Elevation is a continuous surface. In the field, surveyors sample elevation directly at specific points. With photogrammetric tools and stereo photos, it is possible to generate raster dataset of elevation data. For example, when the Gestalt Photo mapper produced raster orthophotos, it also collected a 700,000-point DEM. During the evolution of GIS many tools were developed to handle elevation data. There are routines to generate DTMs from benchmarks or contour lines. There are procedures to generate contours from DTMS and specialized routines to define watersheds and hydrological networks.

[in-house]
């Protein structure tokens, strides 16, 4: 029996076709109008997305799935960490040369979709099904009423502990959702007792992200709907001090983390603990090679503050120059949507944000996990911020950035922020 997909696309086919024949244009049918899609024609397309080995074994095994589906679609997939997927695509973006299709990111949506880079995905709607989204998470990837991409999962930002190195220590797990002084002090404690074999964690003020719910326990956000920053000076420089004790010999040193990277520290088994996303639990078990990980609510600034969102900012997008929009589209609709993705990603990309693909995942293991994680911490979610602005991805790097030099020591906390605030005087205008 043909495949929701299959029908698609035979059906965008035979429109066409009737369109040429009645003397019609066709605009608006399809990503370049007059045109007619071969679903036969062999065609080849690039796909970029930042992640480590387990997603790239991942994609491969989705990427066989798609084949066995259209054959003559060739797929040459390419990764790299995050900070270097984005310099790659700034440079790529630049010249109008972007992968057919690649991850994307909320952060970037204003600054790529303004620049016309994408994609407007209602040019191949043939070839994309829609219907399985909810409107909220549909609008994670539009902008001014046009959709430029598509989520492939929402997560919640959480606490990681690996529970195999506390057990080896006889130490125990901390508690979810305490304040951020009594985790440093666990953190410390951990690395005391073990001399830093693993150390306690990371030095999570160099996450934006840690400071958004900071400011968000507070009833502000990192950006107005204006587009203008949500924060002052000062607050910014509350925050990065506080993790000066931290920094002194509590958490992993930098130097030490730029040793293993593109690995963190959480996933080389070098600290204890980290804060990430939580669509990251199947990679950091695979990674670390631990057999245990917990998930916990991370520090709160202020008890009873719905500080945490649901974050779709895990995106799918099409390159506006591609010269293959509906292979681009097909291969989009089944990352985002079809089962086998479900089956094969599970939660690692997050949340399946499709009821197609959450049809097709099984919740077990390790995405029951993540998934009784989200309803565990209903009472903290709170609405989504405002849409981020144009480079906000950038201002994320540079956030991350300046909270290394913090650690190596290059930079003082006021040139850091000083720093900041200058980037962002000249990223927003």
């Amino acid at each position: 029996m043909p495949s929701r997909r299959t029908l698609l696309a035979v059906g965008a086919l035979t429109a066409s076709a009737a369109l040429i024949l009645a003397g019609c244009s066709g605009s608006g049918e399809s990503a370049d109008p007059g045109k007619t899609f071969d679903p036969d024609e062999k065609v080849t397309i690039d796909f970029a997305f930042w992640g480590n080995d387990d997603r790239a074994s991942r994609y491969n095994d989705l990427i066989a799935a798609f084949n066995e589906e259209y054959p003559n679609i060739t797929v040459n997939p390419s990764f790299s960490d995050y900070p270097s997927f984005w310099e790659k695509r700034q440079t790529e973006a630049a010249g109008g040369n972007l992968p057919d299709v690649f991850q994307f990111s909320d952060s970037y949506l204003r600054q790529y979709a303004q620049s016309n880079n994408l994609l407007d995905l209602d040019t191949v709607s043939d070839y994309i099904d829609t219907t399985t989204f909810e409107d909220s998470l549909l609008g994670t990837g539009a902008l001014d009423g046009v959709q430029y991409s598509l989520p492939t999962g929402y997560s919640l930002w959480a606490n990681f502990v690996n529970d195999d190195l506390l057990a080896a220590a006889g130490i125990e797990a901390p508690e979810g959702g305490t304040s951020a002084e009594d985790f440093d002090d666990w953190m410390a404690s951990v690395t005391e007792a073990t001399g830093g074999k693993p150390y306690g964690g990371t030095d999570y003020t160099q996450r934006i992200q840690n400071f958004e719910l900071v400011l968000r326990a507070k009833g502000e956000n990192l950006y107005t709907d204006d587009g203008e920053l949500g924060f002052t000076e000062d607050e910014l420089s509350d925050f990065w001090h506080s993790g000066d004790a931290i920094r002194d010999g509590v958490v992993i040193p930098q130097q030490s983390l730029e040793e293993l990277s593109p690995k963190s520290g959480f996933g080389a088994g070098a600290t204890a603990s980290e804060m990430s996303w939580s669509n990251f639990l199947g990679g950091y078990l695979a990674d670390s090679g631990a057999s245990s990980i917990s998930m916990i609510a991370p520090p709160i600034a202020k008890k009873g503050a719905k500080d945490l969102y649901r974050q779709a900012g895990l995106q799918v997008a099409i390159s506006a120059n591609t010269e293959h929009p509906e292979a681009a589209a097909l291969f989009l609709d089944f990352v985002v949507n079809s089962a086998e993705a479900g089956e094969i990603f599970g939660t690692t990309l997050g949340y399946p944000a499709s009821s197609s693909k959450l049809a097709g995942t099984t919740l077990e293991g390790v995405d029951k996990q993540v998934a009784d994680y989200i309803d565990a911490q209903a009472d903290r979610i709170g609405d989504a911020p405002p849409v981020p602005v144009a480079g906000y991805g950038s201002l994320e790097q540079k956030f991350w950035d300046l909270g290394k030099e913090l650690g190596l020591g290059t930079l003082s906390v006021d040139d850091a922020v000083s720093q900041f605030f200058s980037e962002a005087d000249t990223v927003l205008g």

While the USGS original efforts provided an important portrait of the terrain of the United States the 10-foot contour lines portrayed on 7.5-minute quadrangles were simply not adequate for critical applications such as disaster planning or development. Consequently, there was an urgent need to find a new way to collect much more granular samples of elevation. In the mid-1980s the USGS enlisted the help of MIT’s Draper Laboratory to develop a system to profile terrain based on Light Detection and Ranging (LiDAR) (Hurst 1985). LiDAR and RADAR are active sensors that emit pulses and capture the return values. RADAR devices emit radio waves while LiDAR generated light waves. RADAR is used in applications where detection distance is important but not the exact size and shape of an object. It is a vital tool for meteorological applications that provide real time observations of weather conditions. Synthetic-aperture radar (SAR) is a form of radar that is used to create two-dimensional images or three-dimensional reconstructions of objects, such as landscapes. The Interferometric synthetic aperture radar (InSAR) devices are used to generate DEMs especially in areas with inclement weather such as Alaska. LiDAR instruments emit huge volumes (200,000 pulses per second) of laser signals that provide very precise measurements of features. This revolutionized the direct capture of three-dimensional object. LiDAR devices can be mounted on a variety of vehicles, , and capture elevation and intensity measurements from everything they hit. A cloud of points that have X, Y and Z coordinates as well as intensity values. At high enough frequency, some LiDAR pulses can even penetrate dense tree canopy and create a “bare earth” DTM (Figure 20). LiDAR point clouds provide the input for high resolution DTMs which can generate user defined contours, and these DTMs are critical for hydrologic modeling and applications such as modification of the terrain (cut and fill).